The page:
Intellectual Disability Definition:

Intellectual disabilities refer to significantly subaverage general intellectual functioning* which exists concurrently with deficits in adaptive behavior that adversely affects educational performance and originates before age 18. [34 C.F.R ß 300.8(c)(6)] Intellectual disability does not include conditions primarily due to a sensory or physical impairment, traumatic brain injury, autism spectrum disorders, severe multiple impairments, cultural influences or a history of inconsistent and/or inadequate educational programming.

(a) Significantly subaverage general intellectual functioning is defined as approximately 70 IQ or below as measured by a qualified psychological examiner on individually administered, nationally normed standardized measures of intelligence.

(1) All IQ scores defining eligibility for children with intellectual disabilities shall be interpreted as a range of scores encompassed by not more than one standard error of measurement below and above the obtained score. The standard error of measurement for a test may be found in the technical data section of the test manual.

(2) Any final determination of the level of intellectual functioning shall be based on multiple sources of information and shall include more than one formal measure of intelligence administered by a qualified psychological examiner. There may be children with IQ scores below 70 who do not need special education. Interpretation of results should take into account factors that may affect test performance such as socioeconomic status, native language, and cultural background and associated disabilities in communication, sensory or motor areas.

(i). Significantly subaverage intellectual functioning must be verified through a written summary of at least one structured observation that demonstrates the childís inability to progress in a typical, age appropriate manner and with consideration for culturally relevant information, medical and education history.

(b)Deficits in adaptive behavior are defined as significant limitations in a childís effectiveness in meeting the standards of maturation, learning, personal independence or social responsibility, and especially school performance that is expected of the individual's age-level and cultural group, as determined by clinical judgment.

(1) The child demonstrates significantly subaverage adaptive behavior in school and home, and, if appropriate, community environments. These limitations in adaptive behavior shall be established through the use of standardized adaptive behavior measures normed on the general population, including people with disabilities and people without disabilities. On these standardized measures, significant limitations in adaptive behavior are operationally defined as performance that is at least two standard deviations below the mean of either (a) one of the following three types of adaptive behavior: conceptual, social, or practical, or (b) an overall (composite) score on a standardized measure of conceptual, social, and practical skills. Documentation must include information from at least two sources. The first source shall be someone from the local school who knows the child and the second source shall be someone who knows the child outside of the school environment such as a parent, guardian, or person acting as a parent.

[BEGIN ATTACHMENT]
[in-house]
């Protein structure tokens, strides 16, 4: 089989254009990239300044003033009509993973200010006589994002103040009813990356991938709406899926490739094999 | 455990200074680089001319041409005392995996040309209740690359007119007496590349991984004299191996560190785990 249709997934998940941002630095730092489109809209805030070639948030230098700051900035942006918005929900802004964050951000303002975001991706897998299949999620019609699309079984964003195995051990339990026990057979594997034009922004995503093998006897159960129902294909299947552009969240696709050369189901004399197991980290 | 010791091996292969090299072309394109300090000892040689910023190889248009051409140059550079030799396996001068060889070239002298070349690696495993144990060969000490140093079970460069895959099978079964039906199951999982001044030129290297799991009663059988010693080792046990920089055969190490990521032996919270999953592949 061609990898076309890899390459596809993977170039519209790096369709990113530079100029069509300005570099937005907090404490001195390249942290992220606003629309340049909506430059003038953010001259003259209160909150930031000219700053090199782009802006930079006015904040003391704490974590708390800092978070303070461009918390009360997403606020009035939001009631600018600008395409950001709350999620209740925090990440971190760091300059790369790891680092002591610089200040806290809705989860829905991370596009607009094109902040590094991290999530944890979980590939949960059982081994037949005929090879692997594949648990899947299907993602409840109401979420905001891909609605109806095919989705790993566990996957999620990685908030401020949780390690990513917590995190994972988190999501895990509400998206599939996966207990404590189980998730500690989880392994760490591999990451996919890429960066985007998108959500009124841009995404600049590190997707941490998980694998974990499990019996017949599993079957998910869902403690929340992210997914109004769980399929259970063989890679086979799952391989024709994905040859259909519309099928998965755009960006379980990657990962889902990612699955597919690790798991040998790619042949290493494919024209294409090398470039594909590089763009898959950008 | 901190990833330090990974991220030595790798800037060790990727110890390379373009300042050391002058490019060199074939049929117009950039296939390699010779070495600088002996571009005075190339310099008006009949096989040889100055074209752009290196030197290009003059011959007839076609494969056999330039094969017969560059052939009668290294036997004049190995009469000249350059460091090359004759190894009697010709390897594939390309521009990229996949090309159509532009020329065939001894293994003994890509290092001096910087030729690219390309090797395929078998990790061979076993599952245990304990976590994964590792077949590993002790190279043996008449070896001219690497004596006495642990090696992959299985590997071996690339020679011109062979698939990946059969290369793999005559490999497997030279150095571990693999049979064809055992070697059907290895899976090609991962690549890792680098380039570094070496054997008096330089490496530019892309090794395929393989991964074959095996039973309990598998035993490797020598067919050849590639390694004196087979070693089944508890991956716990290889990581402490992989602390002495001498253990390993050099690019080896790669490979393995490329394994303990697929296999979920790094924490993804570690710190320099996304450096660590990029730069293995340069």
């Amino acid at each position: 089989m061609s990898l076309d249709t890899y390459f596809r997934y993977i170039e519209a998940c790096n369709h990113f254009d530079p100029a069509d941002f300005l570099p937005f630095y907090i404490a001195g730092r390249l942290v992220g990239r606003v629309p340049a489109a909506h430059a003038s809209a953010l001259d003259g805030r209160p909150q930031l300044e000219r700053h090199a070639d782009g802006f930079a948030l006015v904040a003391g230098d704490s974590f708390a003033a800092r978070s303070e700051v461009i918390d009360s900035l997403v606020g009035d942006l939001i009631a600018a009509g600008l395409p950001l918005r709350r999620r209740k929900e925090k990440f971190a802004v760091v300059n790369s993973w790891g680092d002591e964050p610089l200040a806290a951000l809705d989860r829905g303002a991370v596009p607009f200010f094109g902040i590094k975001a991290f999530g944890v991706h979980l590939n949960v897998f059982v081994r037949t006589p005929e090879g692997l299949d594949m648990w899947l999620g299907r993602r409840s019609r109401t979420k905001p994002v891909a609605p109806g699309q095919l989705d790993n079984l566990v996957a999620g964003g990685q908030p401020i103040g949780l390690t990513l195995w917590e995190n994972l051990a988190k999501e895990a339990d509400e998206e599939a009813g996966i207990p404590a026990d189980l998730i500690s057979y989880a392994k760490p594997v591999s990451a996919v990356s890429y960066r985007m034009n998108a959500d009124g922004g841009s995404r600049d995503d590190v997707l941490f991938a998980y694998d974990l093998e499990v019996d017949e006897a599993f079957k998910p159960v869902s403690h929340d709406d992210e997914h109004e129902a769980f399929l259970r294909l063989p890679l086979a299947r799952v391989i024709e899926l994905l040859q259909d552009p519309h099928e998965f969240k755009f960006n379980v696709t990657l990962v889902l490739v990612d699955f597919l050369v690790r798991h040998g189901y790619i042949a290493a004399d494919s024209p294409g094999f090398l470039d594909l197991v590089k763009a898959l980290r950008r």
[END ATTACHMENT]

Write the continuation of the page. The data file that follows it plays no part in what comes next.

(i). Interpretation of results should consider the childís cultural background, socioeconomic status and any associated disabilities that may limit or impact the results of the adaptive behavior measures.

(c) Deficits in intellectual functioning and adaptive behavior must have existed prior to age 18.

(d) A child must not be determined to be a child with an Intellectual Disability if the determinant factor for that determination is:

1. Lack of appropriate instruction in reading, including the essential components of reading instruction;

2.Lack of appropriate instruction in math;

3. Lack of appropriate instruction in written expression;

4. Limited English proficiency;

5. Visual, hearing or motor disability;

6. Emotional disturbances;

7. Cultural factors;

8. Environmental or economic disadvantage; or

9.Atypical educational history (multiple school attendance, lack of attendance, etc.).

Moderate intellectual disability (MOID).

(1) Intellectual functioning ranging from an upper limit of approximately 55 to a lower limit of approximately 40; and

(2) Deficits in adaptive behavior that significantly limit a childís effectiveness in meeting the standards of maturation, learning, personal independence or social responsibility, and especially school performance that is expected of the individualís age-level and cultural group as determined by clinical judgment.

Severe intellectual disability (SID).

(1) Intellectual functioning ranging from an upper limit of approximately 40 to a lower limit of approximately 25; and

 (2) Deficits in adaptive behavior that significantly limit a childís effectiveness in meeting the standards of maturation, learning, personal independence or social responsibility and especially school performance that is expected of the individualís age-level and cultural group as determined by clinical judgment.

Profound intellectual disability (PID).

(1) Intellectual functioning below approximately 25; and

(2) Deficits in adaptive behavior that significantly limit a childís effectiveness in meeting the standards of maturation, learning, personal independence or social responsibility and especially school performance that is expected of the child's age-level and cultural group, as determined by clinical judgment.

For information regarding Eligibility for Intellectually Disabled services please refer to the Georgia Department of Education Rules and Regulations:  http://public.doe.k12.ga.us/_documents/doe/legalservices/160-4-7-.05.pdf

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